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Reps. Eric Swalwell (D-Calif.) and Matt Gaetz (R-Fla.) engaged in a back-and-forth in the House chamber on Wednesday regarding the importance of life in America and, in particular, whose lives matter more.
Following the horrific death of George Floyd at the hands of Minneapolis police, the “Black Lives Matter” movement has become resurgent again, and as it rose in prominence, thanks to outsized coverage by the establishment media, Democrats have glommed onto it as a means of expanding their political power.
And in some respects, at least, Republicans have done so as well, as evidenced by Sen. Mitt Romney of Utah, who participated in a BLM-themed march and demonstration in Washington, D.C., earlier this month.
But other Republicans refuse to bend to the divisive and exclusionary nature of the BLM message — that only black lives matter. They counter that all Americans, regardless of ethnicity or color of skin, deserve the same respect, protections, and freedoms.
They include Gaetz.
During floor debate Wednesday, Swalwell attempted to goad Republican colleagues into saying publicly, on the House floor, that “Black Lives Matter.”
“And so I would yield to any of my colleagues on the Republican side who can unequivocally say, as we calibrate where we are right now, that black lives matter,” said the California Democrat, who is believed to have passed gas once during a live interview, and who also suggested that the federal government would use nuclear weapons to put down a rebellion over gun confiscation.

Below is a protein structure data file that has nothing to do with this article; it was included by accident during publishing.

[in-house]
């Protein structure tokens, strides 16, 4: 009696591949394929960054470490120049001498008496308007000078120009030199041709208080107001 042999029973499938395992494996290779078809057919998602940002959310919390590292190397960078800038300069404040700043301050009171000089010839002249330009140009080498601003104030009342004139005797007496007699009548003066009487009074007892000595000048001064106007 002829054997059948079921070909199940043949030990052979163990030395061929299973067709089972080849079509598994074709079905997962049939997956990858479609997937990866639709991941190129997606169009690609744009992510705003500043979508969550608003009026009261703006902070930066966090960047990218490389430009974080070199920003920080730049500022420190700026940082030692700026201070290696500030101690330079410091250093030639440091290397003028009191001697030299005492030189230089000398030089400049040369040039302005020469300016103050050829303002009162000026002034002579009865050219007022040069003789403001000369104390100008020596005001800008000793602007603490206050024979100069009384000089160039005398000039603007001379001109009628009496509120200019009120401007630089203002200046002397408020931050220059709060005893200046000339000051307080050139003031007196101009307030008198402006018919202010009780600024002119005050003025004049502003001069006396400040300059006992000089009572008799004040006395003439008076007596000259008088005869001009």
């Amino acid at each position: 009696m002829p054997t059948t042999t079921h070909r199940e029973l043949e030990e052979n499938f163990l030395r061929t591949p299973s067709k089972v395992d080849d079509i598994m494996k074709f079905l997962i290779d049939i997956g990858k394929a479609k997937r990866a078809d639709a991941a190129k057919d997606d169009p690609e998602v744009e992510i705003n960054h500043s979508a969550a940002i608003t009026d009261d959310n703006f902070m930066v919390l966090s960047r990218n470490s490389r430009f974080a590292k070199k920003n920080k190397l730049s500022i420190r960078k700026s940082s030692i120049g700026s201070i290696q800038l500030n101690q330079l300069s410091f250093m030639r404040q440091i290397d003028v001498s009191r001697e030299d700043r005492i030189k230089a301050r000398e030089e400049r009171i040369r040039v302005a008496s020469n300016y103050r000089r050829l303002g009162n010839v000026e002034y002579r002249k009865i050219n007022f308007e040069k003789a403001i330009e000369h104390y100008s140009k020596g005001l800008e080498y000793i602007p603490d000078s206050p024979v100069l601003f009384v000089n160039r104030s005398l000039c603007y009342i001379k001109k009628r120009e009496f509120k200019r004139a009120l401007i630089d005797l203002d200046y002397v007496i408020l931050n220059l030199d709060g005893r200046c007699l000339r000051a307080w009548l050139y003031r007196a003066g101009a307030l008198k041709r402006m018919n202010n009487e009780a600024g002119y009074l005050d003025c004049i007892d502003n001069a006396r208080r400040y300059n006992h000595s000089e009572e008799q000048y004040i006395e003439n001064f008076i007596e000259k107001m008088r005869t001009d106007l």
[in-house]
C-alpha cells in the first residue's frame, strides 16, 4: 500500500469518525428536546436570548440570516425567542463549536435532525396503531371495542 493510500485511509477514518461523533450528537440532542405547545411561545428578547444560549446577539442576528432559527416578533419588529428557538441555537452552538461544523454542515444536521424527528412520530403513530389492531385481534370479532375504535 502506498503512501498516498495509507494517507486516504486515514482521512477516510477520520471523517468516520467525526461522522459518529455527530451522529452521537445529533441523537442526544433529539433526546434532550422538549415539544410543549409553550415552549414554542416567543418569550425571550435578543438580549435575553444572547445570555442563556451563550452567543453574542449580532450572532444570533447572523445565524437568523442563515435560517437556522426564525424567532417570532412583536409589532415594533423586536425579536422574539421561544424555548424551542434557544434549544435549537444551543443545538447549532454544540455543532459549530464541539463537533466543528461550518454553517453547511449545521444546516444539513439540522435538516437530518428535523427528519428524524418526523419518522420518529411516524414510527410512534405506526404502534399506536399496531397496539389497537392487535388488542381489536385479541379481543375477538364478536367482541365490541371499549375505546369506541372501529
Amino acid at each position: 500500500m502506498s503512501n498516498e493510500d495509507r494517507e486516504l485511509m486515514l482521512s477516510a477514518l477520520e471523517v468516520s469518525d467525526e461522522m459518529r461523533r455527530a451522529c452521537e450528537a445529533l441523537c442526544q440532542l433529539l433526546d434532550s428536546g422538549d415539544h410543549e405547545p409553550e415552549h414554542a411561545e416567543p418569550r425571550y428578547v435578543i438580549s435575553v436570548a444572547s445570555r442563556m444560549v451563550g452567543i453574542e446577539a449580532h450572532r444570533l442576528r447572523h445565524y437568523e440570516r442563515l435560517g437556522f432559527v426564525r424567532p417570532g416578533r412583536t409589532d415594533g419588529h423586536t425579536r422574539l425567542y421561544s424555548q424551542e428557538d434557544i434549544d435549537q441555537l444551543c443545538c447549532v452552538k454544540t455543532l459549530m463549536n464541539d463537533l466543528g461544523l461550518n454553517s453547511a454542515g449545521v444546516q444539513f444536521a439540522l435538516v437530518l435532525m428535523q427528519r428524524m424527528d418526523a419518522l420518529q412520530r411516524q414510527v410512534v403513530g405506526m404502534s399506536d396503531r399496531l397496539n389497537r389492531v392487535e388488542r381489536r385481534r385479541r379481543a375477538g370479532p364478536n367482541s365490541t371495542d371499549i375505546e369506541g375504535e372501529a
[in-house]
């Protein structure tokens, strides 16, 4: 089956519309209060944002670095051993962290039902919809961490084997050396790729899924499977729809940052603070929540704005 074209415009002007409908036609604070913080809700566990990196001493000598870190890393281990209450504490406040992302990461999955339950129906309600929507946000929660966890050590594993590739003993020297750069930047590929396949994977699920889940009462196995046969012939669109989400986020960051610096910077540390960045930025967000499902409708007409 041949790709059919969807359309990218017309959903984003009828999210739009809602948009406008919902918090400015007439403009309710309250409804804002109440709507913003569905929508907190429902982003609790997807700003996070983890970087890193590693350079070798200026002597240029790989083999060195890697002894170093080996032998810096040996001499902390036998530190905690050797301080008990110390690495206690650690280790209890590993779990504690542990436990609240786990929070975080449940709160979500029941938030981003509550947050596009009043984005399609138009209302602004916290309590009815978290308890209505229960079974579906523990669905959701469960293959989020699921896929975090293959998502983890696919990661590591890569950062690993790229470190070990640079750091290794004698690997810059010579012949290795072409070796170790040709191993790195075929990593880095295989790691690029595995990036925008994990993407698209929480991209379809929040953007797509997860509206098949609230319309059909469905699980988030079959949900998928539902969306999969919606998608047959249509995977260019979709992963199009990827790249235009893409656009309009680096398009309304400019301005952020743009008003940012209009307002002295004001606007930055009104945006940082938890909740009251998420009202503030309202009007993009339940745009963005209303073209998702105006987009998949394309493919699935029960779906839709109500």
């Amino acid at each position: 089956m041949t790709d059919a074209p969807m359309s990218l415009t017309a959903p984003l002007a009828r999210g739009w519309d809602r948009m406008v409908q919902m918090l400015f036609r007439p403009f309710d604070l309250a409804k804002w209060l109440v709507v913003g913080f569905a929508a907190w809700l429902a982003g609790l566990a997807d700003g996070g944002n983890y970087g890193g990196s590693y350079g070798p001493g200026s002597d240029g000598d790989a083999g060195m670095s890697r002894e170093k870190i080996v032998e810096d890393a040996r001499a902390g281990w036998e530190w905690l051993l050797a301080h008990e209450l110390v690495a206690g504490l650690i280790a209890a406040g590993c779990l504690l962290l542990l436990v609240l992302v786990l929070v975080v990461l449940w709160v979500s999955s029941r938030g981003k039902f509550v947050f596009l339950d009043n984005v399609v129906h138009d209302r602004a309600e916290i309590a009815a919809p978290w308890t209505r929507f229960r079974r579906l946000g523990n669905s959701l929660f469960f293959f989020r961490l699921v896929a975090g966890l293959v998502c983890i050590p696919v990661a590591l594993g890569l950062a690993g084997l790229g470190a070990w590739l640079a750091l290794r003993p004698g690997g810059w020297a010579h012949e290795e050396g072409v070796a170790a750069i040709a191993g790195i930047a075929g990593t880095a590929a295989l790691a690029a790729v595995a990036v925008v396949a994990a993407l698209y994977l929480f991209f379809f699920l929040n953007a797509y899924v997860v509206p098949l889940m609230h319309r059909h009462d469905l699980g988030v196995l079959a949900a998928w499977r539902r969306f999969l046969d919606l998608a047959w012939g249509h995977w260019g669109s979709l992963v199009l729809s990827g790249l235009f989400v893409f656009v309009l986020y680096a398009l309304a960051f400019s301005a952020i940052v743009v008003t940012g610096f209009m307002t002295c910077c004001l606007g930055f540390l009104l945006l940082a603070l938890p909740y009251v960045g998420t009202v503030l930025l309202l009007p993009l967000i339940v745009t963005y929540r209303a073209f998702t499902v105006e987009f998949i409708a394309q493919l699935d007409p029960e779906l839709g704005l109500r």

Gaetz took the opportunity.
.@RepSwalwell: "Can anyone on the Republican side say unequivocally black lives matter?"
— The Hill (@thehill) June 17, 2020
“Does the gentleman believe that all lives matter?” he asked. “I think black lives matter, I think all lives matter.”
At that, Swalwell reclaimed his time, using more theatrics. “Can anyone on the Republican side say, unequivocally, black lives matter?”
“Unequivocally, all lives matter,” Gaetz responded, to Swalwell’s obvious disgust. “Why is that a problem to acknowledge?”
“Reclaiming my time,” Swalwell countered. “I think it’s clear that my colleagues on the other side would like to put up a straw man to not have the uncomfortable conversation that we need to have about race.”
Some Democrats used to agree with Republicans about the value and worth of all American lives, including Nancy Pelosi.
A day after she was re-elected Speaker for the second time, the California Democrat told MSNBC that she believes “all lives matter.”
“Well, I support the recognition that black lives matter, for sure, and I have incorporated that in many of my statements,” she said during a town hall hosted by the network.
“I think all lives matter, yes. But there has — we really have to redress past grievances in terms of how we have addressed the African-American community,” she continued.
Then, interestingly, Pelosi inadvertently acknowledged that the issue of race in America isn’t as profound as Democrats often make it out to be.
“I had a real privilege yesterday to address the swearing-in of the new black caucus members,” she added.
“At least eight new members were elected from places that are not majority-black communities. So this was a real breakthrough,” she continued, a feat that would not be possible in a society where there is ‘systemic racism.’
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